Open Christchurch, Open Archives: Learning from our history

Risingholme’s purpose as an organisation is to exist at the heart of wider learning communities. This means actively engaging with other organisations to collaborate and create events that enhance the learning opportunities within our city.

Fast forward to May and we see this purpose in action with the rollout of the Open Christchurch festival where we welcomed the public in to experience the wonderful architectural heritage of our 160-year-old homestead and post-war modern hall. It was an opportunity for us to reflect on our history as an organisation, learn more about what makes our buildings so special, and of course create further learning opportunities through the development of an archival project led by our Archives Intern Emily.

Emily came to us through the University of Canterbury’s PACE internship programme. For the past 12 weeks she has been busy in the archives delving into the world of historical research, cataloguing, and exhibition display so that we can share some of the stories behind the buildings and people of Risingholme. As part of the Open Christchurch festival, Emily developed a series of historical panels that shed light on the colourful history of our special community hall. From researching to writing text, digitizing, and planning out endless layouts to tell these stories, Emily reflects on her learning journey below.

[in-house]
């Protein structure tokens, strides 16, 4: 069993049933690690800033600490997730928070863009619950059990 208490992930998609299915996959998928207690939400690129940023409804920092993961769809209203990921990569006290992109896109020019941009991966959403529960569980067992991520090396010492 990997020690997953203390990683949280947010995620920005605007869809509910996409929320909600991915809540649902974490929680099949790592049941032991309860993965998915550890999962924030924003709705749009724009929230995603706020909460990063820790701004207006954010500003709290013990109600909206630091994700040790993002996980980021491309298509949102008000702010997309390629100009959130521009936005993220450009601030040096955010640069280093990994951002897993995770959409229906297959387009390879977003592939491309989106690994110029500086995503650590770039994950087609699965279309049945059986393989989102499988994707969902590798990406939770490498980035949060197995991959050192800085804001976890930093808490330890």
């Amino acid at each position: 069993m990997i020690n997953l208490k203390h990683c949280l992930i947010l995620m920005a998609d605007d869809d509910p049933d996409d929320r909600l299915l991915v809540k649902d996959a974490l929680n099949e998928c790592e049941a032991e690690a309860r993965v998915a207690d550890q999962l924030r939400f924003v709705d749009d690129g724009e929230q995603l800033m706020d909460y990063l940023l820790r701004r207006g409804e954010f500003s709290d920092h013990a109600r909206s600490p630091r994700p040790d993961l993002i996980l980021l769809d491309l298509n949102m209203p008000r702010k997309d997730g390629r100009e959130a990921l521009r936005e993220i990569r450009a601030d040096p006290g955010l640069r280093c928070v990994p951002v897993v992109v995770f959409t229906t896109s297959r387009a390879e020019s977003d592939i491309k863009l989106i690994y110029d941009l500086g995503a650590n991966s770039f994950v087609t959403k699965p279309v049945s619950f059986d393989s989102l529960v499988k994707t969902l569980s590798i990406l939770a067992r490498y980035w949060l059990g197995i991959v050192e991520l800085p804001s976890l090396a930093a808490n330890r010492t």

Architecture and the archive: a personal reflection

Risingholme had a great turnout for Open Christchurch 2024! The architectural celebration event came just in time for Risingholme’s 80th anniversary, and what a wonderful way to celebrate! The homestead hosted several tours all day Saturday, and the hall was able to welcome about 90 visitors, making it a busy day to be sure.

Risingholme’s hall was a perfect building to focus on for this event, as the building is not only fascinating architecturally, but has a rich social history as well.

As an intern here at Risingholme, I was given the opportunity to dive headfirst into uncovering the history of the hall via Risingholme’s very own historical archives to create historical panels for the Open Christchurch weekend.

Originally built in 1947, Risingholme’s hall follows the modernist architectural style that emerged after the Second World War, with its open floor plans and simple forms. The hall was built with a sense of practicality, as it was to be used long term by many groups of people and it’s certainly lived up to expectations as it continues to be used today.

With this internship being project-based, I was able to see the panels through from the very beginning until the very end. Coming into this internship I had very little archival experience, so I knew that I had my work cut out for me. The archives were generally organized, and I found it relatively easy to acquire basic information about Risingholme and the hall. However, I quickly learned that the most valuable information could only be found by diving deeply into the archives and reading tedious amounts of committee minutes and newsletters. It was never boring though, and I was really excited to be able to work closely with such old documents for the first time.

For about the first month of my internship, I spent much of my time sifting through the archives and gathering any information that I could surrounding the hall. There were simply so many things to see and go through that I found it a bit hard to not get completely sidetracked and lost within the sea of endless information that was the archives.